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Should You Really Throw out Your Scale?

by Kelsey Kinney, RD

Published on

Tossing your scale is all the rage, especially in Paleo circles. But is that really a good idea? Find out why keeping your scale around might make sense.

throw away the scale
Your scale is only one measure of your health. istock.com/ereidveto

What kind of scale-user are you? Do you weigh every day at 7am sharp and keep a journal of the numbers? Do you barely know what that dust-covered object on the floor of your bathroom is? We all have a different relationship with the scale – some healthy, some not. How useful (or harmful) is the bathroom scale?

Tossing your scale seems to be all the rage these days, especially within Paleo circles. In the age of focusing on health rather than thinness it’s clear why we hear this advice – for some, weighing frequently can cause anxiety, low self confidence, and destructive diet and lifestyle behaviors. (1)

Throwing away the scale can be a downright liberating experience; we are no longer defined by that number. Forgetting the numbers and focusing on other factors of health may be just the ticket some folks need to lead a much happier life.

There is more to health than the number on the scale. What kind of scale user are you?

Trust me, I see my fair share of clients that need to toss their scale. But is it something everyone should do? In my opinion, no.

There are certain types of clients that do really well using the scale as part of their overall healthy lifestyle, and it’s one piece of the puzzle that helps get them to a healthy, manageable weight. When used appropriately, the scale can tell you that your weight is steadily increasing or decreasing earlier than you might be able to tell by the fit of your clothes. Because of this, you can correct the problem before it becomes harder to deal with.  Research shows us that those who monitor their weight are likely to not only lose more weight but also to keep it off longer than their non-weighing counterparts. (2, 3)

So should you toss the scale or keep it? If you identify with two or more of the following statements, you’ll likely be better off without it:

  • I avoid weighing myself or become very anxious at the idea of stepping on the scale
  • I place a lot of pressure on myself to be at a certain weight
  • I am very disappointed in myself if I am not at my target weight
  • I ruminate on my weight for the rest of the day after weighing myself
  • If a number is higher or lower than I wanted, I will make extreme changes to my diet or exercise habits
  • I have a history of disordered eating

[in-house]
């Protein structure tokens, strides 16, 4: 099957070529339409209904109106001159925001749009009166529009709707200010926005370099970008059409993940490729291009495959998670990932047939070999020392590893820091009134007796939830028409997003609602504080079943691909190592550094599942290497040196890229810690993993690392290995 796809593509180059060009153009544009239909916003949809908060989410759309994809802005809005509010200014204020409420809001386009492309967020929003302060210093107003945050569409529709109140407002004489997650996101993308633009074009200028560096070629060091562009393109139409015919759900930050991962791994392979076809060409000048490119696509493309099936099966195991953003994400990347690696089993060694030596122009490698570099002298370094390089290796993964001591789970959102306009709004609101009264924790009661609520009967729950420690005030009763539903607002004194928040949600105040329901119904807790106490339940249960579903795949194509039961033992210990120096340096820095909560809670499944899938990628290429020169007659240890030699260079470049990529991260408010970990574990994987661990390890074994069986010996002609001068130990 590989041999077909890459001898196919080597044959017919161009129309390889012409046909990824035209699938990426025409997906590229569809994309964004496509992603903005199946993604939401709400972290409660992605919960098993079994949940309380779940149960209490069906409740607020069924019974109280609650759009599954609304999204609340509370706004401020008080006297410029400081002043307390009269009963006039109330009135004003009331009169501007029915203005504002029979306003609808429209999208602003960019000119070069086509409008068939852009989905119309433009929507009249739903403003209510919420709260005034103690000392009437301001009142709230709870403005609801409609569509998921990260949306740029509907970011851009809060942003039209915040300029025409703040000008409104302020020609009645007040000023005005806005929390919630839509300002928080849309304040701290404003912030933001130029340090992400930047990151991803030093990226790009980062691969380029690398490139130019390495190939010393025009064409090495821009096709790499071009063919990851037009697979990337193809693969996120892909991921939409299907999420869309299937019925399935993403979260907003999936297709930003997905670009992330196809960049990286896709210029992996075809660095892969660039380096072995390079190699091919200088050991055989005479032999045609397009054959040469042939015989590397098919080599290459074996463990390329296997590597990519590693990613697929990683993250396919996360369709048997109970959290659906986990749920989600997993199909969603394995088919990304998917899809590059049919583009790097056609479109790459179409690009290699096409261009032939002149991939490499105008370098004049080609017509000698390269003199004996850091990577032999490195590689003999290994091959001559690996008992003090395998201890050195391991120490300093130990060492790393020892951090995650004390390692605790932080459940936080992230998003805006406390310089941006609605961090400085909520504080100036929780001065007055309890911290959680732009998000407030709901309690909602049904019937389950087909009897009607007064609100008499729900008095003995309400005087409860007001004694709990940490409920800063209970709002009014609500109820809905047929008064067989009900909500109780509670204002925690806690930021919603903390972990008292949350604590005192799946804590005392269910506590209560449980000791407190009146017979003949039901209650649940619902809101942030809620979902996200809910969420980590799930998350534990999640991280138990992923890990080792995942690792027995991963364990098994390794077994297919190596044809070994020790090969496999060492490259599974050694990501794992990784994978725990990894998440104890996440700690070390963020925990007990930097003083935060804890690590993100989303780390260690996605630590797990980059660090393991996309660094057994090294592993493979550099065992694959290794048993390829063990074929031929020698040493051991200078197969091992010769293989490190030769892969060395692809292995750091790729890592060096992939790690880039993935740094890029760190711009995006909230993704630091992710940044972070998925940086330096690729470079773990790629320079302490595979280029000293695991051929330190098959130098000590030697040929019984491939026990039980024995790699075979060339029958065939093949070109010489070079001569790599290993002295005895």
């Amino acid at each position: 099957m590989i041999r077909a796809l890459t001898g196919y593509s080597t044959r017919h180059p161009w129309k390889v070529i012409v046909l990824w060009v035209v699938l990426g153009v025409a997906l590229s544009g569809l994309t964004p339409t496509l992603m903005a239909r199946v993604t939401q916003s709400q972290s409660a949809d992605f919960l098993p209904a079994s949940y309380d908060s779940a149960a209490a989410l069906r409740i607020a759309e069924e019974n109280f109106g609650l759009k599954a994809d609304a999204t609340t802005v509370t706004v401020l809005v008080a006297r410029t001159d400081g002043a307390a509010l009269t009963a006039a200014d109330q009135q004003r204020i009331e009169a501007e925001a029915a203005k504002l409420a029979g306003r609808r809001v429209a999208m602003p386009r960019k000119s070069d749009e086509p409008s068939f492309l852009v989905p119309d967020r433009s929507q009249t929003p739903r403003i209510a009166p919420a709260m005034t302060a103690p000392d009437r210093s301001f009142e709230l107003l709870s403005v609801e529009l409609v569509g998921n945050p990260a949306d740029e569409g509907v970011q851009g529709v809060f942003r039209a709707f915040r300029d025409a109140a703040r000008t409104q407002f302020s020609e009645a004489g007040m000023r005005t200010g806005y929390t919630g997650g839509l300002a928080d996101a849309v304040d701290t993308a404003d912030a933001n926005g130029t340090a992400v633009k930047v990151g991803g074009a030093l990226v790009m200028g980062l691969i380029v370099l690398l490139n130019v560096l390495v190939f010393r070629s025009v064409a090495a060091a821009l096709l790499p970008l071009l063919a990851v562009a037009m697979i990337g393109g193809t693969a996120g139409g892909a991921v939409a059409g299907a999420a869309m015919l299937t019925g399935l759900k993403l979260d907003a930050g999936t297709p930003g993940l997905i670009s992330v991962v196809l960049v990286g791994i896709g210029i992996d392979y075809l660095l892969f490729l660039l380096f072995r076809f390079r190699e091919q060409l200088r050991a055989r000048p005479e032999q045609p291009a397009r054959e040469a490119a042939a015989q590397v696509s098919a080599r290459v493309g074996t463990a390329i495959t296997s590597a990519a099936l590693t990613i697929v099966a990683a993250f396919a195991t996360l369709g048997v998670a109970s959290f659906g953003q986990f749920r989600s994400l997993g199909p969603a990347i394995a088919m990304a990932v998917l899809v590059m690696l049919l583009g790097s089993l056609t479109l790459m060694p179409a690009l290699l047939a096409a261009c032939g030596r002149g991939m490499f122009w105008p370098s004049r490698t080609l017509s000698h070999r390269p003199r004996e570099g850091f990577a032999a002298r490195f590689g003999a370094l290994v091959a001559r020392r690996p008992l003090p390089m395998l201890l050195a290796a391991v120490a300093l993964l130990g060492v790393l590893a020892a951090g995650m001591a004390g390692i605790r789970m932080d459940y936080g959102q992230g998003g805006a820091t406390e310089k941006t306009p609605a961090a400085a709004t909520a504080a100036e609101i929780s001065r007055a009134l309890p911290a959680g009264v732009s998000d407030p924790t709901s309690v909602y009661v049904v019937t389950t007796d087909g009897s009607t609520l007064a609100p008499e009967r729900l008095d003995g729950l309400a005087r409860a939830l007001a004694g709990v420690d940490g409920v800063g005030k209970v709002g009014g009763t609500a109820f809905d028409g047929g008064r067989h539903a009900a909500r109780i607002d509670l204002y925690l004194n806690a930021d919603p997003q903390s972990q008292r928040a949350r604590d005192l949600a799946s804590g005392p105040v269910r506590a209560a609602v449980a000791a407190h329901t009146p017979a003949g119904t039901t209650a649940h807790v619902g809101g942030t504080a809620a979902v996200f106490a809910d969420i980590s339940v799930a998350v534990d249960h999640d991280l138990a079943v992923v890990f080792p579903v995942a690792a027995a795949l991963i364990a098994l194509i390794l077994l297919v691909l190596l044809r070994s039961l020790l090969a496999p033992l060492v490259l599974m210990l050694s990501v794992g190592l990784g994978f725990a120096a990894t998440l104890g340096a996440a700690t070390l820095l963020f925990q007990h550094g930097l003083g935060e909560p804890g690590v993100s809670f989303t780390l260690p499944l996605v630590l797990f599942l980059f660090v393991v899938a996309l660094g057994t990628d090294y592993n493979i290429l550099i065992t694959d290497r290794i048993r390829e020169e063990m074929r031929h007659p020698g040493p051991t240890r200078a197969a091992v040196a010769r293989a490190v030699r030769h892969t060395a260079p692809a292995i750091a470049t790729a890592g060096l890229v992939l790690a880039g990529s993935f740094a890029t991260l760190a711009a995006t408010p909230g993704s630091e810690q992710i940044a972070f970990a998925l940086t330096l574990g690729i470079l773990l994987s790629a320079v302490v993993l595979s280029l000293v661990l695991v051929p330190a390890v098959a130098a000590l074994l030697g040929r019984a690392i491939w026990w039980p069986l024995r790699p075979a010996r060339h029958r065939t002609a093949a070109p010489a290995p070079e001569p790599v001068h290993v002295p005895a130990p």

• I feel better when I don’t weigh myself

If these statements sound like you, get rid of the scale! It’s causing you more problems than it would solve. However, if you don’t identify with these statements, read on to see my top 3 tips for using the scale to your advantage.

Weigh Frequently, but Not Too Frequently

For those who can handle the scale, I usually suggest weighing yourself once a week in the morning, before eating anything. This will show you your weight trend over time, and you can monitor the general increase or decrease as you go along.

Women may want to weigh themselves less as their weight fluctuates more depending on where they are in their cycle. Some may get discouraged if they weigh themselves on a weekly basis and note large fluctuations. If you tend to get discouraged when your weight fluctuates, monthly weighing (at the same point in your cycle each month) might be best.

While I do think that daily weighing can work for some, I generally discourage it for most people. I don’t think it provides enough extra information to be worthwhile, and the people who ask if they can do it are generally those who I think should toss their scale in the first place! If you feel compelled to weigh on a daily basis, it’s worth exploring why you want to do this. More often than not, those who want to weigh daily want to do so because it somehow validates themselves or motivates them to make extremely drastic diet and lifestyle changes on a day-to-day basis. These are not healthy behaviors.

As I mentioned before, the benefit of weighing regularly, but not too often, is that you can start to notice the general increase or decrease in your weight over time. Knowing that you’re heading toward weight gain (or loss) early can help you modify your behavior in a manageable, healthy manner so that you don’t find yourself facing a 20 pound weight change down the road.

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Understand What the Scale Can Tell You

The number on the scale does not tell you how much muscle or how much fat you have. If you’re someone who has started weight training recently, the number on the scale can sometimes go up as you start working out and increasing your muscle mass. This is not a bad thing!

Since muscle is denser than fat, you may see the number creep up or stagnate when you’re trying to lose weight. But fear not! This is simply an increase in muscle mass and (usually) a decrease in body fat. I encourage you to keep track of your body measurements (hips, thighs, waist, chest etc) as well; while the number on the scale might go up, you’ll notice you’re also losing inches off your body. You’ll be stronger and fitter, but your weight will be higher or the same. Fair trade-off in my book!